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Image 120, fourth book, folio 61b, receipts 17 (contd) to 21

The fourthe booke.
chop them well with a knife, for they will not grinde for fat, & then stampe
them with .lb. j of olde swynes greace, & temper them well together untill
you cannot knowe the one from the other: This of all other is the moste
pretious playster for sore pappes* that rot, for it matures, mundifyeth*,
& by the poores mitigateth the payne, & not onelye in paps, but in harde
botches* & byles* under ye throate & armeholes*, bloudewarme* layd thereto.
18. A good mundicative*.
Take smallage*, wormewoode*, of each .m. j. of planten* .m. 3. sage .9. crops*,
grind them small, & strayne out the iuice, & put thereunto barrowe hogges*
greace, & three yolkes of egges rawe, 2. spoonefulls of honye, 2. spoonfuls
of wheate flower tempered* all together untyll you cannot know the one
from the other, lay heereof unto a wounde, & doubte not to let it lye two
dayes unremoved, for it will mundifie* & heale suspecte woundes that
woulde fall into fester: as ulcus*, & cankers.
19. An implaister* for rankelinge* in all places.
Take lynseede & beat it into a powder with the powder of fenicreke* .an.
& then take the yelkes of egges harde sodden* by themselves, & two spoonefuls
of the powder, take five yelkes, but grinde the yelkes by themselves with
swines greace untill that they be like past, then seeth the powder & three
lillye rootes in sweete milke untill that they waxe thicke, & then grinde
them all together with a litle honye, & laye this plaister to every straung*
bolnynge* or swellinge .i. sufflacion*, or unto an olde blacke wounde, for
it is of greate virtue, & a stronge sanative*.
20. An implaister for synewes* yt are shrunken, hard, & stiffe
knotted, or shorte: & for swellinge in ye necke behind.
Take water cresses, camomyll, of eache .m. j. grind them small, and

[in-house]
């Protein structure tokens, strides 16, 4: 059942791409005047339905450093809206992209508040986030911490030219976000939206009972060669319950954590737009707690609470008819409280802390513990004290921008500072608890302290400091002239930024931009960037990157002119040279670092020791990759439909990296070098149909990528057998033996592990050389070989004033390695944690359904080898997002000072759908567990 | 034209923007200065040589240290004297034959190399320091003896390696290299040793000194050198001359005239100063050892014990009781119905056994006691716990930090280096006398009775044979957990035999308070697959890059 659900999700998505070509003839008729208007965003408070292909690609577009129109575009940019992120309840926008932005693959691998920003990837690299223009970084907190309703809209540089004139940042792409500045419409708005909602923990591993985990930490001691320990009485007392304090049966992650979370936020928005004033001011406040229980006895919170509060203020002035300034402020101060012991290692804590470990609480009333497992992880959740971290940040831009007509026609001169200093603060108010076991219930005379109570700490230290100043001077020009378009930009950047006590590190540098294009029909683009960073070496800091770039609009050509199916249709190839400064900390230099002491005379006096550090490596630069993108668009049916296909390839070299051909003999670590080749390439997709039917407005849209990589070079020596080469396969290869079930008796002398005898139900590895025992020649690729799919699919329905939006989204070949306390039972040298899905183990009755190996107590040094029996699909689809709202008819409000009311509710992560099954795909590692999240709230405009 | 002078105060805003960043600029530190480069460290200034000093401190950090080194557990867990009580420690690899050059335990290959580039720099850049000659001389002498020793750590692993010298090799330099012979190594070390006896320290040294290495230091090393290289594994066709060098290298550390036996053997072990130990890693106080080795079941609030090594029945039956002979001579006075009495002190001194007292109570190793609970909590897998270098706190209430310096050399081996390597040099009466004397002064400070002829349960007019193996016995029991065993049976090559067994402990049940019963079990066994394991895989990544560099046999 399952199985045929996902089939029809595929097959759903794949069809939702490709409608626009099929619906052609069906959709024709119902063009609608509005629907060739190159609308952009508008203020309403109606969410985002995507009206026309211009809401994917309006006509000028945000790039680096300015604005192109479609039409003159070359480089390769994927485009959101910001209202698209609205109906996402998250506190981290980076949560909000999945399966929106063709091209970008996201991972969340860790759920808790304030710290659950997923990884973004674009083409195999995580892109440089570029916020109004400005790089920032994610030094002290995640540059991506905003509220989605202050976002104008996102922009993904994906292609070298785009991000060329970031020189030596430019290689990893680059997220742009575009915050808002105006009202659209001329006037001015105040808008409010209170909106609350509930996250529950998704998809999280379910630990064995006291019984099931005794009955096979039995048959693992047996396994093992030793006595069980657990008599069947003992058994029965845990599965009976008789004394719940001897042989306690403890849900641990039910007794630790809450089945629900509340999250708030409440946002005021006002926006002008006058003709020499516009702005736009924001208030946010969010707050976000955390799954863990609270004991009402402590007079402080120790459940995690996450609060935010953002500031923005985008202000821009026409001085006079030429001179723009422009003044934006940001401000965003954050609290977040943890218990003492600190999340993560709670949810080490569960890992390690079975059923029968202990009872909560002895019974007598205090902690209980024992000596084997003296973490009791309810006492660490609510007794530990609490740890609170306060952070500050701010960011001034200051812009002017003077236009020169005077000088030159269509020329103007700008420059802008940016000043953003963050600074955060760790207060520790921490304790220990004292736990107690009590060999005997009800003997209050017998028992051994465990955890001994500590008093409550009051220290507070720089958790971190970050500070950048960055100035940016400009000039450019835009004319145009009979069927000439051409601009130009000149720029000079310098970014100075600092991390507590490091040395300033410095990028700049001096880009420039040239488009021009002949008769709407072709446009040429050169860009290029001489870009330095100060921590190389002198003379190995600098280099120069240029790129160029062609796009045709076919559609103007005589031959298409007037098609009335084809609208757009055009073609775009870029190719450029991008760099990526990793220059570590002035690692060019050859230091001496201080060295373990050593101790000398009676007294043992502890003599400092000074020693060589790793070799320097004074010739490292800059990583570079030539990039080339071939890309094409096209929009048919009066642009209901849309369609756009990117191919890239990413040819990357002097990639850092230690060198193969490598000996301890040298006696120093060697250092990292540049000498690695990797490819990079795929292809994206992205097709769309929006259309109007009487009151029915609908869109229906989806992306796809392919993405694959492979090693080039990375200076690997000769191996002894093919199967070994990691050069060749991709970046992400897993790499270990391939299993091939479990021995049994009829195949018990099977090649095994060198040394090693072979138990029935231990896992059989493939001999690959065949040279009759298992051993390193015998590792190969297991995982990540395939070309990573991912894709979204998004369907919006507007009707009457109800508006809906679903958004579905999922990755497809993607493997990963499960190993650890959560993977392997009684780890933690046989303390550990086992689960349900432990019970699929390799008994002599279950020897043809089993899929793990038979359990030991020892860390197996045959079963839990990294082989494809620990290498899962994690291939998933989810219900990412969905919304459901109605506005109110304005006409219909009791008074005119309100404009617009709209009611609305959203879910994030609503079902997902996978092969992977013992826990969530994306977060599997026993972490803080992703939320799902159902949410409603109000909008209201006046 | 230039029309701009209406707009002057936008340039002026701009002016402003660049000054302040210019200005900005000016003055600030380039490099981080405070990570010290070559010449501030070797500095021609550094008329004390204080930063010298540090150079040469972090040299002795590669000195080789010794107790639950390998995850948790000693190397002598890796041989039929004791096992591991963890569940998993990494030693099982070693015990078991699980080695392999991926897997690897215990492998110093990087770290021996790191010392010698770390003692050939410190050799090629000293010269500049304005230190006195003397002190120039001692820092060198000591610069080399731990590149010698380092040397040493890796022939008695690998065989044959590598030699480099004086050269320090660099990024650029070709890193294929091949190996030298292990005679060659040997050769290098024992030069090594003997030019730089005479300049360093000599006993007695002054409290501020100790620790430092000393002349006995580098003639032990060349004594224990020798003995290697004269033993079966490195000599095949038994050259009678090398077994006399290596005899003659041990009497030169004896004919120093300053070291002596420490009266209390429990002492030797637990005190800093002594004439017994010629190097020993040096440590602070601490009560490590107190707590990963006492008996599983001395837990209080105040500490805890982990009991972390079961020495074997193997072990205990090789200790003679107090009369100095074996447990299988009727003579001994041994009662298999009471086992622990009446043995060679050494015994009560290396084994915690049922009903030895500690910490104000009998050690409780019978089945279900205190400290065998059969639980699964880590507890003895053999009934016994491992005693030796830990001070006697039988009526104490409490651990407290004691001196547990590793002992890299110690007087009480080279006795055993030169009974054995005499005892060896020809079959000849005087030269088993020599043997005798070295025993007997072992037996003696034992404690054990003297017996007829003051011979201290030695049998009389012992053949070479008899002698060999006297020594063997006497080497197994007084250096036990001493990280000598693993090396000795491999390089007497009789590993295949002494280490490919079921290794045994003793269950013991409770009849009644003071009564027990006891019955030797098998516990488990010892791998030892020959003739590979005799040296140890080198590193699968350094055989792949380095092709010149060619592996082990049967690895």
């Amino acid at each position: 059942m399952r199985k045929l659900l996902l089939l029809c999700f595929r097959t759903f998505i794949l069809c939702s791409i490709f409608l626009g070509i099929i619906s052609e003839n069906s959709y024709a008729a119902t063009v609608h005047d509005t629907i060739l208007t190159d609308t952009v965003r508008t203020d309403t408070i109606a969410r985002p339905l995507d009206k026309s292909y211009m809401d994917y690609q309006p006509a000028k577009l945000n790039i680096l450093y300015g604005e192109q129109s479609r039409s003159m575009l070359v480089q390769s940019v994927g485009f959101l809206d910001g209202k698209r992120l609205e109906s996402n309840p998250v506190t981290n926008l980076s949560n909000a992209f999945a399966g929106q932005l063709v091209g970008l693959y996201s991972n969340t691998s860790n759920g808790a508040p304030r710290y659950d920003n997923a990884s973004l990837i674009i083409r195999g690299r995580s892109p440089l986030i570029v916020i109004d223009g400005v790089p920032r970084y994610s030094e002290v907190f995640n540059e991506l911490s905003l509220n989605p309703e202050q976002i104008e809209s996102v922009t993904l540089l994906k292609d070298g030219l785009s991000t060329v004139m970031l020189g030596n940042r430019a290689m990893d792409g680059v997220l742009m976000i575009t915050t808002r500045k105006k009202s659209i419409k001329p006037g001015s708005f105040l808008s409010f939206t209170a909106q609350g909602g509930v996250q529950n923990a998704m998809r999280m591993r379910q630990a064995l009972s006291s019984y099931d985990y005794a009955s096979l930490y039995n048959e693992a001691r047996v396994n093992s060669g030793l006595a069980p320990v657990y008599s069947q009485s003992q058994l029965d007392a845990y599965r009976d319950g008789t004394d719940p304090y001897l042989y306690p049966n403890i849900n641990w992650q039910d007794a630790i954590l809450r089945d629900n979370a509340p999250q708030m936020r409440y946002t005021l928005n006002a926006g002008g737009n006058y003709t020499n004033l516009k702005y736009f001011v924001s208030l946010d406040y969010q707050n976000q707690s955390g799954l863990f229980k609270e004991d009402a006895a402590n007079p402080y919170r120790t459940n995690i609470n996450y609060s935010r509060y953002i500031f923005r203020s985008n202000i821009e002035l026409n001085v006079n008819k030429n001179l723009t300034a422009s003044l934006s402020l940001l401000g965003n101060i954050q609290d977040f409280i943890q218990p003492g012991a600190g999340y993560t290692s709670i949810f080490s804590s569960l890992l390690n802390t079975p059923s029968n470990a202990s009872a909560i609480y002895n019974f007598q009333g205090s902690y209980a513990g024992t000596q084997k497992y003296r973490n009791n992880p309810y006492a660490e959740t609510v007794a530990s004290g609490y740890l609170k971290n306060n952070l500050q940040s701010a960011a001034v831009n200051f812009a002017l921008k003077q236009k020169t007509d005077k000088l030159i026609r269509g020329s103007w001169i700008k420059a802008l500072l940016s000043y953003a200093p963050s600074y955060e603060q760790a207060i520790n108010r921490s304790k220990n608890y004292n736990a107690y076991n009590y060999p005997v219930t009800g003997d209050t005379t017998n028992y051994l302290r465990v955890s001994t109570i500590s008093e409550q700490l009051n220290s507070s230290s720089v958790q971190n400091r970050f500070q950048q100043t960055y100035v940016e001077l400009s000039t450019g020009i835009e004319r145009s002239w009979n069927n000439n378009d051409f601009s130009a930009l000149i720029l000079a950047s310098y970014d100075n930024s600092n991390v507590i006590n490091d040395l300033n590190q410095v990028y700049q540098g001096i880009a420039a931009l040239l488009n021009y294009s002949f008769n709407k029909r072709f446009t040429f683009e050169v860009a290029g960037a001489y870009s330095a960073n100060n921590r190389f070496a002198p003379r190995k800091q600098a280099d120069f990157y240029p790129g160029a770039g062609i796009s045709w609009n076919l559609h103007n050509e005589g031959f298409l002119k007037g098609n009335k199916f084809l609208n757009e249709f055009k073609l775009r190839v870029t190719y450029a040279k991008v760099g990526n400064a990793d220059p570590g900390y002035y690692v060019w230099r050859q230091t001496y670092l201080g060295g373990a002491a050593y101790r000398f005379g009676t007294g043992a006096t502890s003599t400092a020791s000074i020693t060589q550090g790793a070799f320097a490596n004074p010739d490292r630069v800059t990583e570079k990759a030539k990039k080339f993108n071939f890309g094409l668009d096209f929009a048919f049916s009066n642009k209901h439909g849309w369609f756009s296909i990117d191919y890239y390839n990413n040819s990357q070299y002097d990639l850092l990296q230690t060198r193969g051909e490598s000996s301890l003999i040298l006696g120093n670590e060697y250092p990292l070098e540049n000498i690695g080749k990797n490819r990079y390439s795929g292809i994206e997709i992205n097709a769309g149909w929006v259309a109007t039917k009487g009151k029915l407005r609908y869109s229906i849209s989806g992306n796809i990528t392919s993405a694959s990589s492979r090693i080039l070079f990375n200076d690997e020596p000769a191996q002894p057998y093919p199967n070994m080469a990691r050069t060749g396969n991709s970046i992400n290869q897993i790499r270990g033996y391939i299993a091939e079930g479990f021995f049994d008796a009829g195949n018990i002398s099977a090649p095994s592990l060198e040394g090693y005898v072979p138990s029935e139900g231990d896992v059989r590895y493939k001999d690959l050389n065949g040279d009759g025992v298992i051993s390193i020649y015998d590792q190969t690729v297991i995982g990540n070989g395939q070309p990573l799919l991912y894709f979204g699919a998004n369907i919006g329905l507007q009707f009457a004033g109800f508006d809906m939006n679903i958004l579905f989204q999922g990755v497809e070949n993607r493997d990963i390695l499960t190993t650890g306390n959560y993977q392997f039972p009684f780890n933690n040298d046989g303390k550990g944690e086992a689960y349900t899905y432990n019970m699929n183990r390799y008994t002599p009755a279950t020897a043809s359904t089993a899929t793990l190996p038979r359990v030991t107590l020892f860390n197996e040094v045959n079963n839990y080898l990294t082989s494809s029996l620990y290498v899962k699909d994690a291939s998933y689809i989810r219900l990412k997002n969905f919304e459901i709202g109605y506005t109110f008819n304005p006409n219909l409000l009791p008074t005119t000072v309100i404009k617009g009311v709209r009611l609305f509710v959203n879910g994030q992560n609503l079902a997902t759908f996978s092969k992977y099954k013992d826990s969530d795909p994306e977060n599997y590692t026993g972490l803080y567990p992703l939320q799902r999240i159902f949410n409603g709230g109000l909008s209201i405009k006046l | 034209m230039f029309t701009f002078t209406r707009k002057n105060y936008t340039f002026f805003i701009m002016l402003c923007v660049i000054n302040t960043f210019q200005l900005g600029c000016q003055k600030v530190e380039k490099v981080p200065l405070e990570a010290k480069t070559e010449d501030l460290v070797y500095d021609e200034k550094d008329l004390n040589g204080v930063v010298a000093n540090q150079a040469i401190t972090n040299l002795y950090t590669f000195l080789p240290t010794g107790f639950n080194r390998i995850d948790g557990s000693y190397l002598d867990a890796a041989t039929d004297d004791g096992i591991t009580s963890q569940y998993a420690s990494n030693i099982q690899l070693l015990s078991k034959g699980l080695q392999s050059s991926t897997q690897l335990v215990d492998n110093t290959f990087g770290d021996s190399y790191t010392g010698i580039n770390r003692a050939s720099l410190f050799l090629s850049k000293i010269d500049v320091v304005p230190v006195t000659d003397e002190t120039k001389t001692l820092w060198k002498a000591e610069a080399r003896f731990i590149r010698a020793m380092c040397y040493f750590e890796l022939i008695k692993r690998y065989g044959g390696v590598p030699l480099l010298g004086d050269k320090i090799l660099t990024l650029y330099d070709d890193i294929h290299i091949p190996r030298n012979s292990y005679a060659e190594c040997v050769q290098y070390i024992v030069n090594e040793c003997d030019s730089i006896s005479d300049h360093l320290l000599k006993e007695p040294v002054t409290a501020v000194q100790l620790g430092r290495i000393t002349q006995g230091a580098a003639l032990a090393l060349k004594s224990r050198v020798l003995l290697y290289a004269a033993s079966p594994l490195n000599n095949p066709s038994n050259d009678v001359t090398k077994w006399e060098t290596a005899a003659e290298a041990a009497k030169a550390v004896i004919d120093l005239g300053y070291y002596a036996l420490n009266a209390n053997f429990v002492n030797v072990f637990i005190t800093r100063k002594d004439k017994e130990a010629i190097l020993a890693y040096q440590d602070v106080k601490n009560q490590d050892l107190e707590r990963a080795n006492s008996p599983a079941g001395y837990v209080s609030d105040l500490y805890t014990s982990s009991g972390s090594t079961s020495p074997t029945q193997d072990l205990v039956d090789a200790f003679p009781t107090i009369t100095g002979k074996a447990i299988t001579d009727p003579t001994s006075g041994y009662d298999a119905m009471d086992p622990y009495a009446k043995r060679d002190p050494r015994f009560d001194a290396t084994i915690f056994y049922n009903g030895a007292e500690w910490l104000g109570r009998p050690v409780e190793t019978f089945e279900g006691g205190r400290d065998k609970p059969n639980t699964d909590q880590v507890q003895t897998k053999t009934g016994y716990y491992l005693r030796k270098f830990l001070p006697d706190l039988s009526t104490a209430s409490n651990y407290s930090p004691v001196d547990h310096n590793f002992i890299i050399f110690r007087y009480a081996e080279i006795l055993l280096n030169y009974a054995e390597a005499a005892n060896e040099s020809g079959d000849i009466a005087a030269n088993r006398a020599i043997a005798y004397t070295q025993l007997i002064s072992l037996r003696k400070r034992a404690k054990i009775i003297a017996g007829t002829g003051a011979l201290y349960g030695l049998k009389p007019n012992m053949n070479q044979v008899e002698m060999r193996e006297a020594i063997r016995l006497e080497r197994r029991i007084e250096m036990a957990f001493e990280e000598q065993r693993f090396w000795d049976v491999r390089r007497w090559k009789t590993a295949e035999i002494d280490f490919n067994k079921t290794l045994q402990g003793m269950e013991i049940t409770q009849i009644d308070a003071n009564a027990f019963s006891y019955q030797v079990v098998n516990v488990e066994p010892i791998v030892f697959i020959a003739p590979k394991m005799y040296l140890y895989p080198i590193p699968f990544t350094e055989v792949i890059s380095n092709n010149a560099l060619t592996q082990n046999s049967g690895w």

frye them with wheate meale, & honye: & as hotte as as it maye bee
suffered, laye it to the griefe*: et sanabitur Deo volente*.
21. To make Unguentum viridum*, wch is good for all manner
woundes, & it will put away deade fleshe, and make
newe for to growe clear & fayre:.
Take the rootes of celydonye*,of aleluia**, both the leafe & the roote, & the
roote & leaves of foolefoote*, the leaves of scabias, & the leaves of flos
campi, otherwise called red campions, of each one .m.j. and wash them
cleane, & stampe them, and put to them .lb. j. of weathers* tallowe, & .lb. j.
of oyle ollyffe*, & meddle* them well together in a morter, & then put
them into an earthen pot, & close it well above, so that no ayre goe out:
& set it in a moist place, & let it stand there nine dayes, and after that
take it out of the pot,& put it into a fayre panne, & set it over a charre
coale* fire, & frye it & stirre it well, with a spader** or sclyse of iron, and
when it is righte hot, strayne it through a clothe, & then set it over the
fire agayne, & put thereto halfe a quarterne* of meede** wax broken
in small pieces, & when that is molten put thereto ℥ i. of frankencens
in powders ℥ ss. of masticke* powdred, & ʒ ss. of verdegres* small poudred
& sarsed*

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Transcribed by ALB and RMS